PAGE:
Over the last year, the number of architecture engineering and design (AED) firms using virtual desktops has grown dramatically. Virtual desktop infrastructure (VDI) allows you to use powerful computers that are accessed over the internet. Your staff can then load CAD and BIM models on these desktops and work remotely. Virtual desktops are a useful solution for AED firms contemplating their hybrid working future. But are these environments safe from malicious ransomware attacks?
Ransomware attacks are frequently in the news, with recent high-profile attacks including the Colonial Pipeline, the NBA and software firm Kaseya. Of particular relevance to AED businesses was this year’s malware attack against Austrian engineering firm Palfinger.
If your designers are working on and storing highly valuable files on a virtual desktop, the thought that criminal gangs could hold your company’s data to ransom is very worrying.
So, are virtual desktops safe for design data, and how can you protect them?
What is a virtual desktop?
A virtual desktop involves the virtualization of an operating system (typically Microsoft Windows). Your employees can connect to the physical server where this desktop is generated over the Internet. Once the virtual desktop is open, it looks and works just like their normal physical desktop and they can interact with it using any device.
The difference with a virtual desktop is that it can be created, paused or destroyed instantaneously. Rather than having to buy physical computers for your remote staff, you simply create a virtual desktop which they can connect to from any computer.
What about ransomware?
Ransomware, as the name suggests, is a type of malware which hackers use to extort a ransom from victims. Once the ransomware is loaded onto your company’s computer systems, the hacker can freeze files and demand money - usually in the form of cryptocurrency – to return access.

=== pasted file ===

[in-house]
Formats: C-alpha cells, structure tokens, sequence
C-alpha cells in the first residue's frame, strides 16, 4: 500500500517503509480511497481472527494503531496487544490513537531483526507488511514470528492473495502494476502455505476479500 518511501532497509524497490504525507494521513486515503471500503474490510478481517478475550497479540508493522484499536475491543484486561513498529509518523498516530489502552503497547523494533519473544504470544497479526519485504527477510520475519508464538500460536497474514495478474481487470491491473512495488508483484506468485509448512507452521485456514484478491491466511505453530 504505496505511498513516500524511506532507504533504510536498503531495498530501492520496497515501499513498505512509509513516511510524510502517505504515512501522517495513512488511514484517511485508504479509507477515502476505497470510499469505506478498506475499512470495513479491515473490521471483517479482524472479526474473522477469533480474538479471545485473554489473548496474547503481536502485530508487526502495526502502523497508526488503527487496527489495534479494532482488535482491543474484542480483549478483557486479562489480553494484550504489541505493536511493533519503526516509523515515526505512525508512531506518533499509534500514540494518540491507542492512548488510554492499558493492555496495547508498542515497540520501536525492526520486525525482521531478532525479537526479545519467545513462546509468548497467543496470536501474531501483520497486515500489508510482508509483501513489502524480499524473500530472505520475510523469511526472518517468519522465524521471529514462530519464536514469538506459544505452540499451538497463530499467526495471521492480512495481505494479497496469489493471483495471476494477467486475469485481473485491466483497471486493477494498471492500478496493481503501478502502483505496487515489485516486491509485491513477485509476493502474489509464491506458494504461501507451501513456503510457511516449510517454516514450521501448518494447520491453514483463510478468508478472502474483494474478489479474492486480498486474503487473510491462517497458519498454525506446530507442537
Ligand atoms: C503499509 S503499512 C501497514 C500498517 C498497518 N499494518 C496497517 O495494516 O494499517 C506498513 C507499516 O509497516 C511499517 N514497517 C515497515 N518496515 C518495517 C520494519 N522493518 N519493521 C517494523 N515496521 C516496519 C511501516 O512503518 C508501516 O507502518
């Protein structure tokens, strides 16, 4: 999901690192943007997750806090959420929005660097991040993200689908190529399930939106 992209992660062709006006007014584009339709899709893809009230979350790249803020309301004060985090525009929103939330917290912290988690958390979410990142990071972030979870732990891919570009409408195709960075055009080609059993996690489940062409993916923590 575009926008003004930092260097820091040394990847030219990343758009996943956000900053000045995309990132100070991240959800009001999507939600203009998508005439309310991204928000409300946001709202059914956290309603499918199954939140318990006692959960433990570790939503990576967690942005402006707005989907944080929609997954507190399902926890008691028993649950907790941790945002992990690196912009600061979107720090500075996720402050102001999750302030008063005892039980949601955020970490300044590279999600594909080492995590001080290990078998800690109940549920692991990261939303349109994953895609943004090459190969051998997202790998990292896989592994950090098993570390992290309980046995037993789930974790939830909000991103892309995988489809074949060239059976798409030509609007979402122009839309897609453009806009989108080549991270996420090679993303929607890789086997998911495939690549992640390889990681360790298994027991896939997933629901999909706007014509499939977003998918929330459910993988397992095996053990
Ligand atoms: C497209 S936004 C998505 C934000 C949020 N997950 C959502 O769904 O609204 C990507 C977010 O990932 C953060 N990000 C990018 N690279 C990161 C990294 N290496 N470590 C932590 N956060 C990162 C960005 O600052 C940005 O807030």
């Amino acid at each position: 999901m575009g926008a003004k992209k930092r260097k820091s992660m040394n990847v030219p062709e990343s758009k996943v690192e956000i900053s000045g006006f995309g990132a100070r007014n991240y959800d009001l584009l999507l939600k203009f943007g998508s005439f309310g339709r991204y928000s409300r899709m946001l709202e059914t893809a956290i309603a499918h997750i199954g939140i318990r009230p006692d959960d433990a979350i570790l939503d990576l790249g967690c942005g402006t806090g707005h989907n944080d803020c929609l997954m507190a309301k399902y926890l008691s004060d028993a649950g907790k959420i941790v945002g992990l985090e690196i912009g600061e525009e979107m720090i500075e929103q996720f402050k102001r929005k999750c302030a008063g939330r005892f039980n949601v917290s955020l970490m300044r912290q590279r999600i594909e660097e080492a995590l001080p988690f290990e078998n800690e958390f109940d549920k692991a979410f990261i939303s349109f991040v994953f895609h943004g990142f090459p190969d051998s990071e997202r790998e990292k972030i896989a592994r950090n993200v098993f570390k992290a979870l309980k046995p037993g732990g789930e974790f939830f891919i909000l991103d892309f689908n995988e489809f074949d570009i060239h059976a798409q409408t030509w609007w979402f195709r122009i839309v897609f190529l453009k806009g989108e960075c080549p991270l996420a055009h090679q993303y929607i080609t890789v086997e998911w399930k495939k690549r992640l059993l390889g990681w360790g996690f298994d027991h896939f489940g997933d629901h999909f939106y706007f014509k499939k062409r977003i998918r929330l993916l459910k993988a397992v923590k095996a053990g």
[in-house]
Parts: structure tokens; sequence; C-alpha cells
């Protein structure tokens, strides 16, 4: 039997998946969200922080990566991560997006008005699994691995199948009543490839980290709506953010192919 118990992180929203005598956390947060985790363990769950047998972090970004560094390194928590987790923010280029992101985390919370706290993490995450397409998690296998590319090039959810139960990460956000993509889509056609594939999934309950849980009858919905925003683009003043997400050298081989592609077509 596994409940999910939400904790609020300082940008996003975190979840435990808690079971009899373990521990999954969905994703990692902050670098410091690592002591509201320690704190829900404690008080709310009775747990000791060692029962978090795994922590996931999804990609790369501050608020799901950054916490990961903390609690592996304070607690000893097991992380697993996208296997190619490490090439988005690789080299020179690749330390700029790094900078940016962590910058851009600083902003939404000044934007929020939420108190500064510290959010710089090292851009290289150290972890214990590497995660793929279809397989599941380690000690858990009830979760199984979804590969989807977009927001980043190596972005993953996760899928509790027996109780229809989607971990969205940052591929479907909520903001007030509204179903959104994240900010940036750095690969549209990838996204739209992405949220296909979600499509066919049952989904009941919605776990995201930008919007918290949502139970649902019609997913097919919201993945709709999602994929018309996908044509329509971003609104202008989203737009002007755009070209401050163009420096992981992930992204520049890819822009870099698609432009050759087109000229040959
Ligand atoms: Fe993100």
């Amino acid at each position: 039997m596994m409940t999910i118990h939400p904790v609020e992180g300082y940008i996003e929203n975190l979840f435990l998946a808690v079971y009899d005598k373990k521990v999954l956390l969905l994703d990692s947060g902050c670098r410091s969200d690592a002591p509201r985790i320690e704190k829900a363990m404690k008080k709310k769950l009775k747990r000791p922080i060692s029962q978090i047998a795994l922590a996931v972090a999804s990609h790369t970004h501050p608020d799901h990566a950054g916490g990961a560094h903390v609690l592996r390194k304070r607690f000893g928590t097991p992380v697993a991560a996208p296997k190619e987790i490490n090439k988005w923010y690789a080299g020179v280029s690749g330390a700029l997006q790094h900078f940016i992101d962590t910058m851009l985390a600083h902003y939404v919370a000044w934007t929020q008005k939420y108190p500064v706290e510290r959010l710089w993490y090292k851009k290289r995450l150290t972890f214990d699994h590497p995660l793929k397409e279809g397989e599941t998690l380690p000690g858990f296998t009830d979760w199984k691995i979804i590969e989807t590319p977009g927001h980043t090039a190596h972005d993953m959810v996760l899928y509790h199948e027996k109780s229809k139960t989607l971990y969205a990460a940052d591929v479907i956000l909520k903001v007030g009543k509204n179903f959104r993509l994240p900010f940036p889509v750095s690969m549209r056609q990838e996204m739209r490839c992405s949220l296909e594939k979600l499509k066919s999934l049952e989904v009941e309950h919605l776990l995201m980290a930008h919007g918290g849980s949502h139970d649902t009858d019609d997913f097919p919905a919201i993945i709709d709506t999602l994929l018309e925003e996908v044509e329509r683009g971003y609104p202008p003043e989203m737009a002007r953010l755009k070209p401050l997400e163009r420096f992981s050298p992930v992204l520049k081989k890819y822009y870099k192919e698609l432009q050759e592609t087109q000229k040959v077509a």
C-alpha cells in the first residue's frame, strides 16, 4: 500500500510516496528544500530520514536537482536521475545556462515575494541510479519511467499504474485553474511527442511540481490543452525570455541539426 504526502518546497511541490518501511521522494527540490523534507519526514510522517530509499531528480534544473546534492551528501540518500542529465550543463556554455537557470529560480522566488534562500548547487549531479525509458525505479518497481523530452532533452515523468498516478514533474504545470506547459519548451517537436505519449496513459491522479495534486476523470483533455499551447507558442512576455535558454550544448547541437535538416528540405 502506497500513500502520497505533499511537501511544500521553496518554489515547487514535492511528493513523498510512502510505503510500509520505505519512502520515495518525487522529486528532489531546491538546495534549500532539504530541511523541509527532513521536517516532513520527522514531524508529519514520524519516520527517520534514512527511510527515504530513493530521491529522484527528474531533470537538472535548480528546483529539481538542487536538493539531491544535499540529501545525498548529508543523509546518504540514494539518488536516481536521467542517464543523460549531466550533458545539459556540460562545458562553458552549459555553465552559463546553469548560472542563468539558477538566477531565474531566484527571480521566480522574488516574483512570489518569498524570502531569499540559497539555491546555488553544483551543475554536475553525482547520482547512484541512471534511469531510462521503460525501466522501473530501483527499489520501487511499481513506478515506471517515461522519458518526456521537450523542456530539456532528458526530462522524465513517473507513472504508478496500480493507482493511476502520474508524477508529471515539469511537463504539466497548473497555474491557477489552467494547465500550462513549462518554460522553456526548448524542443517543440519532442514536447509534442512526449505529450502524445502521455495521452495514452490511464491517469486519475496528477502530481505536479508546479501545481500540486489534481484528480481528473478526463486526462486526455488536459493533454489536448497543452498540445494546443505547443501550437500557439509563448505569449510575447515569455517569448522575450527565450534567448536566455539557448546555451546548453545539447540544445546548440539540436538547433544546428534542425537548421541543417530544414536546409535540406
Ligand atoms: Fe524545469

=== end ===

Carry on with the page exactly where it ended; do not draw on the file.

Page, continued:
Ransomware works like this:
- An employee visits a dangerous website, OR clicks on a link in a phishing email, OR the hackers find a weakness in unpatched or out of date software.
- Once they are inside your systems, they are able to move laterally, accessing files and finding out more about your business.
- The criminal gang behind the ransomware attack freezes certain files and folders and then demands a ransom to have them returned.
- They may also threaten to release sensitive material that you hold. In the case of AED firms, this might be intellectual property or sensitive information about customer accounts.
Can ransomware affect virtual desktop infrastructure?
Yes, ransomware can affect your virtual desktops in much the same way as it could affect your employees’ physical desktops. Depending on how your virtual desktops are set up they may offer slightly more protection than a traditional desktop - but they could also potentially be riskier.
Many companies set up their virtual desktop environments so that the operating systems roll back to a ‘pristine’ state at the end of each day. Even if an individual desktop gets breached, the malware will be removed before it can do too much damage. Virtual desktops also have the benefit of being constantly up to date and easy to manage for your IT department. For instance, they can apply security patches to all your virtual desktops in one go.
However, for typical use in Architecture, Engineering and Design the virtual desktop is not rolled back and ‘cleaned’ every single day, there is a risk that the criminals could still steal key information or go on to corrupt the servers that the virtual desktop runs on. If you suffered a sophisticated attack, you would therefore be highly exposed.